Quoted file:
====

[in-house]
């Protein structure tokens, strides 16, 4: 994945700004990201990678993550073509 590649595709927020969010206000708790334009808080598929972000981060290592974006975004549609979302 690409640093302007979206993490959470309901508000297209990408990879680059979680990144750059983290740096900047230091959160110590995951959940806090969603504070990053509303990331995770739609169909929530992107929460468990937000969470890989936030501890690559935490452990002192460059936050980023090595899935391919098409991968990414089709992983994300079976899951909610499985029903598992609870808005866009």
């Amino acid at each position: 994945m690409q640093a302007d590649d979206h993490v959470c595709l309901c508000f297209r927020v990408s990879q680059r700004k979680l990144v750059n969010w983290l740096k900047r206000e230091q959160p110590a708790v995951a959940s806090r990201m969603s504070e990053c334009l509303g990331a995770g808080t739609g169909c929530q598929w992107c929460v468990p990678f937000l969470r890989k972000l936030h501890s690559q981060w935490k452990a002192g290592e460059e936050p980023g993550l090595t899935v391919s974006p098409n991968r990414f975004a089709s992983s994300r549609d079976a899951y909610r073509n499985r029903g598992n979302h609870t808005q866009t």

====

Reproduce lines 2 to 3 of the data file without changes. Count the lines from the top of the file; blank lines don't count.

């Protein structure tokens, strides 16, 4: 994945700004990201990678993550073509 590649595709927020969010206000708790334009808080598929972000981060290592974006975004549609979302 690409640093302007979206993490959470309901508000297209990408990879680059979680990144750059983290740096900047230091959160110590995951959940806090969603504070990053509303990331995770739609169909929530992107929460468990937000969470890989936030501890690559935490452990002192460059936050980023090595899935391919098409991968990414089709992983994300079976899951909610499985029903598992609870808005866009």
């Amino acid at each position: 994945m690409q640093a302007d590649d979206h993490v959470c595709l309901c508000f297209r927020v990408s990879q680059r700004k979680l990144v750059n969010w983290l740096k900047r206000e230091q959160p110590a708790v995951a959940s806090r990201m969603s504070e990053c334009l509303g990331a995770g808080t739609g169909c929530q598929w992107c929460v468990p990678f937000l969470r890989k972000l936030h501890s690559q981060w935490k452990a002192g290592e460059e936050p980023g993550l090595t899935v391919s974006p098409n991968r990414f975004a089709s992983s994300r549609d079976a899951y909610r073509n499985r029903g598992n979302h609870t808005q866009t």